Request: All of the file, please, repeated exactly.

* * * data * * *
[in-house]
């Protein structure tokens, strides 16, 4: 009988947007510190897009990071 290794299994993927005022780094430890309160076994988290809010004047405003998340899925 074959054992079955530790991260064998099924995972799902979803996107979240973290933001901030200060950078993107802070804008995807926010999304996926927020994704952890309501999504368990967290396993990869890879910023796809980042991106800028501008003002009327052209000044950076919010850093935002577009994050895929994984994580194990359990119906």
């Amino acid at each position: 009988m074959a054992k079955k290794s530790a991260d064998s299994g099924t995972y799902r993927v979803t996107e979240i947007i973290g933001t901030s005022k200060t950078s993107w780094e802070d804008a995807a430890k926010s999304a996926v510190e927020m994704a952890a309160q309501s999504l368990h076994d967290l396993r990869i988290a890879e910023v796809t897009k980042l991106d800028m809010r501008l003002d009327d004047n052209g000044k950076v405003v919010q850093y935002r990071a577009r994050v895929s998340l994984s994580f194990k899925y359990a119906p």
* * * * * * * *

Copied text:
[in-house]
């Protein structure tokens, strides 16, 4: 009988947007510190897009990071 290794299994993927005022780094430890309160076994988290809010004047405003998340899925 074959054992079955530790991260064998099924995972799902979803996107979240973290933001901030200060950078993107802070804008995807926010999304996926927020994704952890309501999504368990967290396993990869890879910023796809980042991106800028501008003002009327052209000044950076919010850093935002577009994050895929994984994580194990359990119906």
């Amino acid at each position: 009988m074959a054992k079955k290794s530790a991260d064998s299994g099924t995972y799902r993927v979803t996107e979240i947007i973290g933001t901030s005022k200060t950078s993107w780094e802070d804008a995807a430890k926010s999304a996926v510190e927020m994704a952890a309160q309501s999504l368990h076994d967290l396993r990869i988290a890879e910023v796809t897009k980042l991106d800028m809010r501008l003002d009327d004047n052209g000044k950076v405003v919010q850093y935002r990071a577009r994050v895929s998340l994984s994580f194990k899925y359990a119906p």